Dustin
When you're at that level, when you say there was more in the tank, you worked your whole life to get to the NFL, was it you would arrive and you let your gas off of the pedal? Was it that you came to this realization, "I can be more, I can do more, I can have more. I haven't been realizing my potential?"
Joe
Every NFL player, when you're in high school, you think you're the best in your high school, usually the best probably in your state, one of the best in the country. You get recruited, go to college and you’re usually the best at your college, best player, best top 2 or 3 players. I was definitely one of the best players in my college. I was in a smaller school, UNLV, then you get to the NFL and everybody's good. Everybody's probably better than I was. It was the first time where I had to figure out how to do more, how to separate myself, how to do extra. I didn't know what that looked like because I was always the best. It always came easy because of my athletic ability. I knew how to work hard. I'm not saying I wasn't working hard and pushing myself to get to where I was at but when you're around that high level of talent and people that are separating themselves every day. It's like, “What are you going to do to see the field?” I was working hard, but I wasn't giving enough and I wasn't pushing myself to the limit. I knew I could have given more. That was the separation. Nobody else knew I could have given more. They obviously expect me to give my all the time, but I knew personally when I looked at the man in the mirror like, "Could I have given more?" The answer was yes. I had this feeling of regret.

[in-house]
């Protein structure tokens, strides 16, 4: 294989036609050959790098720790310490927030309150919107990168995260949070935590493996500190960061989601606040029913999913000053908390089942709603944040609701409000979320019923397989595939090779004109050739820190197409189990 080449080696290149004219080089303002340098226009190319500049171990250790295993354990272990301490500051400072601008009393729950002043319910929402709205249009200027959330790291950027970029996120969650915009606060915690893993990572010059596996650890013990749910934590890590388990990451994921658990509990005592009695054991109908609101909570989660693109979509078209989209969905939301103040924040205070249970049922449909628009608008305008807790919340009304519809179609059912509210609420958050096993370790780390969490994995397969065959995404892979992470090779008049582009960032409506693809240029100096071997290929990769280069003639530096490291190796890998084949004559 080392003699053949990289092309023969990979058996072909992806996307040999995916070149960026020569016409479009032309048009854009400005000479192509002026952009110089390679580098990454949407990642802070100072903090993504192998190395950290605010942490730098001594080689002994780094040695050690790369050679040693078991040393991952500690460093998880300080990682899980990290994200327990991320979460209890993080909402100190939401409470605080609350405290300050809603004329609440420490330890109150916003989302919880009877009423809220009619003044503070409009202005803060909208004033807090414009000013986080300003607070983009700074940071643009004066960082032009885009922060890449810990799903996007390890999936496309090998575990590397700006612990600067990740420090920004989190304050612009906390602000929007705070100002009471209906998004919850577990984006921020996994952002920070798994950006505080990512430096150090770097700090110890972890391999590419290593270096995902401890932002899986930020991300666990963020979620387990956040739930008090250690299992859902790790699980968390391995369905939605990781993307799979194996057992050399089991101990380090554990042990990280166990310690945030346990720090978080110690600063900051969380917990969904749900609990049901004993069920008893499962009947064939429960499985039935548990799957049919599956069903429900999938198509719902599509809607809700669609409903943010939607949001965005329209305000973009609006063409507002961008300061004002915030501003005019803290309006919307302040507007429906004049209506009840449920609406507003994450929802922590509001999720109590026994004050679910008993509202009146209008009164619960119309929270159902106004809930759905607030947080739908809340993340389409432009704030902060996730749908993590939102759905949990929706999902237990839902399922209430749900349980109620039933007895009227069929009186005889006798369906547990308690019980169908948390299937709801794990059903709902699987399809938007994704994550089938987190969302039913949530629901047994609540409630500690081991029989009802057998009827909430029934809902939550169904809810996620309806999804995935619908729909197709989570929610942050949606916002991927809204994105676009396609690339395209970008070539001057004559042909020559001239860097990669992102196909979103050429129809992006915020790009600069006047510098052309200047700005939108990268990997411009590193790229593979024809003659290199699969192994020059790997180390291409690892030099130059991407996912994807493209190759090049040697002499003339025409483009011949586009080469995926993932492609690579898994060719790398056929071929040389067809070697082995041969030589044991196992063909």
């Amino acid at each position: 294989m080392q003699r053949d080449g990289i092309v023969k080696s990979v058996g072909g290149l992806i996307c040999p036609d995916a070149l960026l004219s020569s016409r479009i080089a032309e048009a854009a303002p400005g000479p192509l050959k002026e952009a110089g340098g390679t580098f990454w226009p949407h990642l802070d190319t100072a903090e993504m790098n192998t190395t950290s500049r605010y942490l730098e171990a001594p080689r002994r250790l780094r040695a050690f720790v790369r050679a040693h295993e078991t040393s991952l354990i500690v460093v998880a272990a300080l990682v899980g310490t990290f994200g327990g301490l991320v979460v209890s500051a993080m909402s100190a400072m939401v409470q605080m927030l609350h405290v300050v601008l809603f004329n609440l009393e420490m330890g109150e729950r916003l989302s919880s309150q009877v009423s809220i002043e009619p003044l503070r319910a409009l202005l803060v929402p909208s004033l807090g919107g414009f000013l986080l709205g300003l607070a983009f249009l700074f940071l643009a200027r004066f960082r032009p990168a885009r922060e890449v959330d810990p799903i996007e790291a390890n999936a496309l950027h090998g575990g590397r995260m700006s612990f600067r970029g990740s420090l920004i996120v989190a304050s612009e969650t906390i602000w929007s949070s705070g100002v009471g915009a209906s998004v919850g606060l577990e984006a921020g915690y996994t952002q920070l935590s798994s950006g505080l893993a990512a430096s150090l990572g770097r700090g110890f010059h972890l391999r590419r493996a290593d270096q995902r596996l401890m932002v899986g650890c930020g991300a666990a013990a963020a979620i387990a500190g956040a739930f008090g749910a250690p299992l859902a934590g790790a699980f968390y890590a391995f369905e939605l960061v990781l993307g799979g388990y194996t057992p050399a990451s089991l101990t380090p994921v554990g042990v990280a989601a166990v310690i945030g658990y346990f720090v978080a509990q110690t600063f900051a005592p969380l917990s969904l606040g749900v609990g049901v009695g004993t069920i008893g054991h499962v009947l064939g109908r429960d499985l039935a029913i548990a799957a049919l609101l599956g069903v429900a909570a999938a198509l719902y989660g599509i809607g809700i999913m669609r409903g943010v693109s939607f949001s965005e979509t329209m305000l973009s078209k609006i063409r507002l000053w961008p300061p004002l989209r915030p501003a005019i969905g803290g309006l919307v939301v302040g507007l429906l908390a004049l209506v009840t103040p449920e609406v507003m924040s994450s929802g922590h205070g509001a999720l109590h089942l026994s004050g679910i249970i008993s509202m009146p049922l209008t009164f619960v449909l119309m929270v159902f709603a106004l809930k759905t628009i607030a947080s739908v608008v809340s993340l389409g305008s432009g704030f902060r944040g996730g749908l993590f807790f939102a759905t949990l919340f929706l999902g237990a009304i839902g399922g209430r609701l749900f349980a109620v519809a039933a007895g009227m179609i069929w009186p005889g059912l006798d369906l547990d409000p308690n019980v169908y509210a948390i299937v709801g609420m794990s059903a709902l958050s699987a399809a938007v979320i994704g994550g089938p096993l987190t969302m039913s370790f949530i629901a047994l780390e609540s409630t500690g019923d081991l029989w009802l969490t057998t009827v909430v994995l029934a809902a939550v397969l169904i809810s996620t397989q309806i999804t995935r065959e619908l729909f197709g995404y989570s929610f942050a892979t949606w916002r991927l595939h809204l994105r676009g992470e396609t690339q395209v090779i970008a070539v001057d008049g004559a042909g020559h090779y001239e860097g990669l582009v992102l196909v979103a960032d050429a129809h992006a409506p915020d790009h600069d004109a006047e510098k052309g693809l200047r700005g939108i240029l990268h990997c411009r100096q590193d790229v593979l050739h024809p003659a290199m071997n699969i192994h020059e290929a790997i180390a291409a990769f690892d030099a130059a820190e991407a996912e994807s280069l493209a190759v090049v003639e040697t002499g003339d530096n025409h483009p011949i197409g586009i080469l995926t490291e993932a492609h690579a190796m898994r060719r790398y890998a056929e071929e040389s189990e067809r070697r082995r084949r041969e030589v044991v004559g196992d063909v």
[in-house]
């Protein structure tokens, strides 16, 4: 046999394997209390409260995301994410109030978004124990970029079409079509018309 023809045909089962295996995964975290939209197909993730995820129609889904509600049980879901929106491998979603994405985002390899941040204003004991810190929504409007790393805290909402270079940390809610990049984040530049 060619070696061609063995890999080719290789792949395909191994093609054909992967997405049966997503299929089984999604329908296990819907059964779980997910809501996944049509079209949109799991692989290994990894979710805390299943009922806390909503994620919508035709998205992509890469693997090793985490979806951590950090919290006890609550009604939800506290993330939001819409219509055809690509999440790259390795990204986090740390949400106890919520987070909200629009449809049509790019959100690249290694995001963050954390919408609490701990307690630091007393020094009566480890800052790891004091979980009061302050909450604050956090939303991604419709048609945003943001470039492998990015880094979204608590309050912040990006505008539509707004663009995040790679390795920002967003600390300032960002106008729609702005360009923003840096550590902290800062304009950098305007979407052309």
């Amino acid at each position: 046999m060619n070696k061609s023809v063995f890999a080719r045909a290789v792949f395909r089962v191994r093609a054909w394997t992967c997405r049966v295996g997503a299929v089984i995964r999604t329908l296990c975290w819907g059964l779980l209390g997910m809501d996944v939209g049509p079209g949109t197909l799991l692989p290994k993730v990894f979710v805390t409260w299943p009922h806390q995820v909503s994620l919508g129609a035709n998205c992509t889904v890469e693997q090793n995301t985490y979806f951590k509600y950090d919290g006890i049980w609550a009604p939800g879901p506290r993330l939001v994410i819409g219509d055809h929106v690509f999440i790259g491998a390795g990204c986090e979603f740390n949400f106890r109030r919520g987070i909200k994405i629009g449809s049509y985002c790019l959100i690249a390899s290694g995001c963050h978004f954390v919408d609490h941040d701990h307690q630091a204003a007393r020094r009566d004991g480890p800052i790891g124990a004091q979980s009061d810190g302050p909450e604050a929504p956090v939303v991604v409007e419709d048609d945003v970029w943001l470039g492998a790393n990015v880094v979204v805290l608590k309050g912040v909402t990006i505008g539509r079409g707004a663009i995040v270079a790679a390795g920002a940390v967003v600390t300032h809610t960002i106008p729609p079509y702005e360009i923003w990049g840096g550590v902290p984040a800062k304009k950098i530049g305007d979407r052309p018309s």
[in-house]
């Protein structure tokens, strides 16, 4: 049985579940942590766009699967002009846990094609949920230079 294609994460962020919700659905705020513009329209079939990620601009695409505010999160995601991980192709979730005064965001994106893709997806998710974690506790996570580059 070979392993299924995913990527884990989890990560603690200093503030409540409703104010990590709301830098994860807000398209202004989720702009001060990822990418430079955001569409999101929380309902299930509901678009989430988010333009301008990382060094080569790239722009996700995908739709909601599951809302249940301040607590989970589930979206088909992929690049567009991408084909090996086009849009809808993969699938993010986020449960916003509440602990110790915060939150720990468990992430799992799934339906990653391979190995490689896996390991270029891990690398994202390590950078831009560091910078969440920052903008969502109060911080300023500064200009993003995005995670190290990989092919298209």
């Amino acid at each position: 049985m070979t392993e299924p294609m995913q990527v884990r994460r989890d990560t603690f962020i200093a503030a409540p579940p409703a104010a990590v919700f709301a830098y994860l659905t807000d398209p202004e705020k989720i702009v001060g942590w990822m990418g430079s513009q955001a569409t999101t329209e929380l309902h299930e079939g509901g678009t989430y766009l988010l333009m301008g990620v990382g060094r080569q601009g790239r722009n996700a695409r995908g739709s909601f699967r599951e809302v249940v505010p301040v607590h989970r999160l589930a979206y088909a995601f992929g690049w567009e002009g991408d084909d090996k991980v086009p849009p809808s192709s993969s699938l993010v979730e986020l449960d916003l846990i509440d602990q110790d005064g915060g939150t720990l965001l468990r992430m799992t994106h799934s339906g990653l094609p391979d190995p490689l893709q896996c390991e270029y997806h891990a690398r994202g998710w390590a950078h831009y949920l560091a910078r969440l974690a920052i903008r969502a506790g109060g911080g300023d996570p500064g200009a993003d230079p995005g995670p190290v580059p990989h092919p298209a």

Dustin
You said something to the coach that dramatically altered your life at that moment. You asked him a question. Essentially the question was, "If you need a guy to go in, who do you want it to lead the line?" What do you feel compelled you to ask that question? Were you fighting for your job? Do you feel you were moved or touched by the Universe or by God?